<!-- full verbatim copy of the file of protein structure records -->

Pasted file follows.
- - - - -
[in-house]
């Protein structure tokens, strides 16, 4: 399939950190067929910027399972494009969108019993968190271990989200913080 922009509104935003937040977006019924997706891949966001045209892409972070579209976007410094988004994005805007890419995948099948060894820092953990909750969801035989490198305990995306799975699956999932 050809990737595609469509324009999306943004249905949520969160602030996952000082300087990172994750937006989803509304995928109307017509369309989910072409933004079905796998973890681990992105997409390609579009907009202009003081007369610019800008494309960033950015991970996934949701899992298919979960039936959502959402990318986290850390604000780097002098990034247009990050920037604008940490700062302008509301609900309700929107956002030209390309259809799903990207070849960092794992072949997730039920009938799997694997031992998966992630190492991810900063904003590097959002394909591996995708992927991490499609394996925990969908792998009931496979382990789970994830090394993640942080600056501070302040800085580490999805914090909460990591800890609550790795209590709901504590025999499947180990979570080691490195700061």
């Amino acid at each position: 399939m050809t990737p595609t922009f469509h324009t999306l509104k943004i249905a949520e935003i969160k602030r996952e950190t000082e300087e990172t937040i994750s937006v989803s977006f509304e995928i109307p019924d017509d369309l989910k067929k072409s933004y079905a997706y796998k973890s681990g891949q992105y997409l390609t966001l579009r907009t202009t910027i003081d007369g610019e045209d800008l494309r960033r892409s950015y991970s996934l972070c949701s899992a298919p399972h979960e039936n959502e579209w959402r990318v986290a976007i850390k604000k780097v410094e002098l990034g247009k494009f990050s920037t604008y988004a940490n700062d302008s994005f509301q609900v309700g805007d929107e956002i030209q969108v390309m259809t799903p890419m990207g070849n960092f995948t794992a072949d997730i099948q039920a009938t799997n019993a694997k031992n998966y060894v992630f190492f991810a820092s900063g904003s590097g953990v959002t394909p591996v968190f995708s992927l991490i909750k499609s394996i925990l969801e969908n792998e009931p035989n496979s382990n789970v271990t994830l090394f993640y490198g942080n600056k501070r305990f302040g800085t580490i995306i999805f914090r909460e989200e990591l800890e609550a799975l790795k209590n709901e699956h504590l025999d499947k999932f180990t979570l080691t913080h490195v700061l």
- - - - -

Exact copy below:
[in-house]
């Protein structure tokens, strides 16, 4: 399939950190067929910027399972494009969108019993968190271990989200913080 922009509104935003937040977006019924997706891949966001045209892409972070579209976007410094988004994005805007890419995948099948060894820092953990909750969801035989490198305990995306799975699956999932 050809990737595609469509324009999306943004249905949520969160602030996952000082300087990172994750937006989803509304995928109307017509369309989910072409933004079905796998973890681990992105997409390609579009907009202009003081007369610019800008494309960033950015991970996934949701899992298919979960039936959502959402990318986290850390604000780097002098990034247009990050920037604008940490700062302008509301609900309700929107956002030209390309259809799903990207070849960092794992072949997730039920009938799997694997031992998966992630190492991810900063904003590097959002394909591996995708992927991490499609394996925990969908792998009931496979382990789970994830090394993640942080600056501070302040800085580490999805914090909460990591800890609550790795209590709901504590025999499947180990979570080691490195700061």
């Amino acid at each position: 399939m050809t990737p595609t922009f469509h324009t999306l509104k943004i249905a949520e935003i969160k602030r996952e950190t000082e300087e990172t937040i994750s937006v989803s977006f509304e995928i109307p019924d017509d369309l989910k067929k072409s933004y079905a997706y796998k973890s681990g891949q992105y997409l390609t966001l579009r907009t202009t910027i003081d007369g610019e045209d800008l494309r960033r892409s950015y991970s996934l972070c949701s899992a298919p399972h979960e039936n959502e579209w959402r990318v986290a976007i850390k604000k780097v410094e002098l990034g247009k494009f990050s920037t604008y988004a940490n700062d302008s994005f509301q609900v309700g805007d929107e956002i030209q969108v390309m259809t799903p890419m990207g070849n960092f995948t794992a072949d997730i099948q039920a009938t799997n019993a694997k031992n998966y060894v992630f190492f991810a820092s900063g904003s590097g953990v959002t394909p591996v968190f995708s992927l991490i909750k499609s394996i925990l969801e969908n792998e009931p035989n496979s382990n789970v271990t994830l090394f993640y490198g942080n600056k501070r305990f302040g800085t580490i995306i999805f914090r909460e989200e990591l800890e609550a799975l790795k209590n709901e699956h504590l025999d499947k999932f180990t979570l080691t913080h490195v700061l």